LEGO Minifigure Factory is a relatively new experience for select LEGO Stores that has now arrived at London’s Leicester Square flagship. To give fans more than just the usual retail offering, select flagship stores include special opportunities that go further than what a shop can usually provide. Leicester Square already had the Mosaic Maker, where fans can get a LEGO portrait made in minutes.
Select flagship stores already have Minifigure Factory, but this is the first time it has been made available in the UK (outside of a trial run).
The experience begins by purchasing the box for £10.99 at the checkout. That box is then taken over to the LEGO Minifigure factory terminals, where it is placed in front of the screen. Presumably through magic, the screen then activates and reveals the five stages to making a minifigure.
Stage one is to input the name of the creator – or whatever they would like to be printed on the 1×3 brick that comes with the character.
Next, it’s time to do some designing on both the front and back of the minifigure’s torso using the touch screen. There are four options; Clothing, Painter, Decorations and Typer.
Clothing allows to select from pre-designed templates, many of which are recognisable from existing minifigures, some are unique, and a few are even unique to the London location. Painter allows those with a very steady finger to draw something themselves, but it’s very tricky to do well. Decorations features dozens of icons to add to the minifigure, some exclusive to the Leicester Square store, which can be repositioned and resized. Typer allows the user to add text.
Any of the different options can be combined in any number of ways. For example, a pre-designed Clothing option could be selected, before painting over it, adding an icon and adding text. The icons and text can be moved around and resized.
It is unlikely anyone will find too little to choose from and will instead be agonising about what to include and what not to include on their minifigure. There are plenty of torso designs to choose from, including one with a Classic Space logo, with many available in male and female options. There’s also plenty of icons, some featuring emoji type symbols but most featuring classic LEGO parts, animals and bricks.
The process is for the most part very intuitive. Thanks to how ubiquitous touch screen technology has become, it doesn’t take long to figure out how to move the icons around and resize them.
In this example, the green sweater collar has been selected from the pre-designs, then the London Bus icon has been added to it. On the reverse, the ‘I love London’ logo has been added from the icons, with ‘2020’ added using the text editor with the font and size amended.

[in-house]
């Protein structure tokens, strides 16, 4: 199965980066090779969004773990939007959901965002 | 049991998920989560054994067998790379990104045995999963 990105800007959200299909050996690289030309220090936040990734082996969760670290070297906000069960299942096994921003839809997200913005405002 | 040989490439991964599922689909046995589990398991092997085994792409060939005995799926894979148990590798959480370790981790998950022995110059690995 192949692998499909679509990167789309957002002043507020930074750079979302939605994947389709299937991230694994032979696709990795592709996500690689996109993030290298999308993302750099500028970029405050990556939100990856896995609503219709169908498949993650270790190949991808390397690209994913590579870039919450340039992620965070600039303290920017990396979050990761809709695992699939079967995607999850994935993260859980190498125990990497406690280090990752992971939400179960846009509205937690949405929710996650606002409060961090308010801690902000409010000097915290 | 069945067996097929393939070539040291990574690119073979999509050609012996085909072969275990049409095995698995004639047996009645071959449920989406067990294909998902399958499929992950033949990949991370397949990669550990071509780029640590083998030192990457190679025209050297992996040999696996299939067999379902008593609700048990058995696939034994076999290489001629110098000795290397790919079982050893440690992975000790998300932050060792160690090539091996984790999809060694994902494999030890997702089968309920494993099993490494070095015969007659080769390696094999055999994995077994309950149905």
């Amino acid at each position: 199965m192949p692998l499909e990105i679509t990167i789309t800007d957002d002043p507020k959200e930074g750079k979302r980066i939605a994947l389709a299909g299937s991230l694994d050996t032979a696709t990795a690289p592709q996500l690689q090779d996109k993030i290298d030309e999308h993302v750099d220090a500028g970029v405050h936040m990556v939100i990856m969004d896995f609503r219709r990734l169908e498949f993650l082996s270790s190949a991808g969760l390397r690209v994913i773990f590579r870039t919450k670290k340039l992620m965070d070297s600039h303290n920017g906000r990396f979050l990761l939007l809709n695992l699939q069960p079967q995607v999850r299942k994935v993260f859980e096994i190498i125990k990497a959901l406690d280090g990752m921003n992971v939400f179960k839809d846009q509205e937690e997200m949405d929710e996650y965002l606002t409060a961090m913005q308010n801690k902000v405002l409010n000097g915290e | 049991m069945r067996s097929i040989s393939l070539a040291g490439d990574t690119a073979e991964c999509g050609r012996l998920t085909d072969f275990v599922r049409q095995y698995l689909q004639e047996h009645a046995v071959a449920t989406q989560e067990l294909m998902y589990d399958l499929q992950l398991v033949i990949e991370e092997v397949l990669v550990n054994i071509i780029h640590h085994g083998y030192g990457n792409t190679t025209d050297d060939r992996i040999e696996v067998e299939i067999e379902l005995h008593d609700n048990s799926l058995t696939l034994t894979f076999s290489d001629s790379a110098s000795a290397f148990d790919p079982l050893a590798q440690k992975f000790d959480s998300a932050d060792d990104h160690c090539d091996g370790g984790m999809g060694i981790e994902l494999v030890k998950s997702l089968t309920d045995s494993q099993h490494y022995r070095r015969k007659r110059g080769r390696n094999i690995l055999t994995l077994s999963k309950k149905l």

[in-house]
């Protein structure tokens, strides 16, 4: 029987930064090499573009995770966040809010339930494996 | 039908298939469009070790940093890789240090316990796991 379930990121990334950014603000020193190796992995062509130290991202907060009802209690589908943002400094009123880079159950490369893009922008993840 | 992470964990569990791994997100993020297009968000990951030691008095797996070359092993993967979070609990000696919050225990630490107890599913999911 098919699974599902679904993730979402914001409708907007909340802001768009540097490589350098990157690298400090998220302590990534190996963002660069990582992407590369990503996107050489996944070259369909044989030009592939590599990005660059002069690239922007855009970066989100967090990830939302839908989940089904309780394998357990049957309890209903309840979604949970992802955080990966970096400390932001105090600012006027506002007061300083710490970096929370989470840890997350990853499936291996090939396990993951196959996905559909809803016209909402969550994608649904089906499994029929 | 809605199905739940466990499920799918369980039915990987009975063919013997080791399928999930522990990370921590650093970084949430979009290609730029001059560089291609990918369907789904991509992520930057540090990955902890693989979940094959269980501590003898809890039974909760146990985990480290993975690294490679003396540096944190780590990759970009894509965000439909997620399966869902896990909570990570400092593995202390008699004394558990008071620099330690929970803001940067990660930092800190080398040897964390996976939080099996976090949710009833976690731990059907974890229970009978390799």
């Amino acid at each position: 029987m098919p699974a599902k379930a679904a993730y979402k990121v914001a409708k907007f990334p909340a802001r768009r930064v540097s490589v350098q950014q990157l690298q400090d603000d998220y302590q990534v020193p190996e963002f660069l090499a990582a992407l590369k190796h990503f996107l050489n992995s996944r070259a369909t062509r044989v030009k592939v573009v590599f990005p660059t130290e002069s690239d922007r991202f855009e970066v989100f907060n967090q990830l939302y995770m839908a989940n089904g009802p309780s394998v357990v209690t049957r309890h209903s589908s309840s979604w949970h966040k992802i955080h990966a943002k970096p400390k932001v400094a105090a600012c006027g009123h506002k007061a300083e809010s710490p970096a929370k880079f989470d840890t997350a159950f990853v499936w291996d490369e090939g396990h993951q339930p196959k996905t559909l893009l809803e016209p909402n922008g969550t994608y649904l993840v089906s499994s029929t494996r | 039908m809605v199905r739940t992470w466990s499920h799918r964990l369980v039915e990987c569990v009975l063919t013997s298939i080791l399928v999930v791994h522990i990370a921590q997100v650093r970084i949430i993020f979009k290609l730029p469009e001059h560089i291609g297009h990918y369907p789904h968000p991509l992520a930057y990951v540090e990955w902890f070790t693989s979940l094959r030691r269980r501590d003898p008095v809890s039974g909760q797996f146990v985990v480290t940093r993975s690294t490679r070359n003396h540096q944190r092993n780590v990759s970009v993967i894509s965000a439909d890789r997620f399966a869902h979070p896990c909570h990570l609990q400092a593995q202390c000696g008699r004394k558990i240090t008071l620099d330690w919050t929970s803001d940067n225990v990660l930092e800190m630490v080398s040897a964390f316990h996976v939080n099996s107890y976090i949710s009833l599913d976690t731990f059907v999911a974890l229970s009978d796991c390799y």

That’s the touch screen part over – next it is time to visit the printing station. A screen above it shows where each person is in the queue. At the weekend this could get very busy and fans would be well advised to start the Minifigure Factory first, go do some browsing, then come back when their character is ready to be printed.
Due to measures in place to limit the spread of coronavirus, this is operating slightly differently to how it usually would. The attendant takes the blank torso and 1×3 brick, which are in a special holder, then places it into the printing machine. First, the front is printed, then the tray of minifigures is flipped over and the back is printed. There is a glass screen at the top of the printer, so fans can watch their designs be applied to the white torsos.
While the parts are printing and then drying for a couple of minutes, there is an opportunity to choose a head, hair/hat, legs and accessory. This is from a selection that will be familiar from the Build a Minifigure station, so is perhaps a little more limited than fans might hope for. They can all be swapped later of course, so it’s not really a dealbreaker.
Once the printed torsos are ready, the attendant will pop them out of the case and the minifigure can be assembled. As well as the custom printed torsos, fans get a 1×3 brick with ‘LEGO Leicester Square’ printed on one side and their name printed on the other.
The box represents a little factory that can display both the minifigure and the 1×3 brick.
Given the location, it made sense to create a London-centric minifigure.
This smiley fellow features a pre-designed sweater neck design on the front with a familiar skeleton icon and text entry for ‘Graham’. On the reverse are three separate LEGO brick icons overlapping and a LEGO shark icon.
Under very, very close scrutiny, the printing is not quite up the same definition as it is on a regular minifigure. Given that it is being printed there and then while watching, it is absolutely excellent.
At £10.99 a time, only David Beckham has the money to populate a LEGO City layout this way. But it isn’t about just making a minifigure, it’s about the whole experience and walking away with a unique, one-of-a-kind minifigure that in all likelihood no-one else, anywhere, owns.
While the price is higher than it usually is for a minifigure, the uniqueness of the experience, space it takes up in the store, cost of the technology and development time it must have taken all make it understandable. For anyone looking for a unique, customised LEGO souvenir, it is a nice opportunity to get something smaller and cheaper than the £99.99 Mosaic Maker.
Every LEGO fan owes it to themselves to design at least one minifigure themselves and enjoy the novelty of this experience.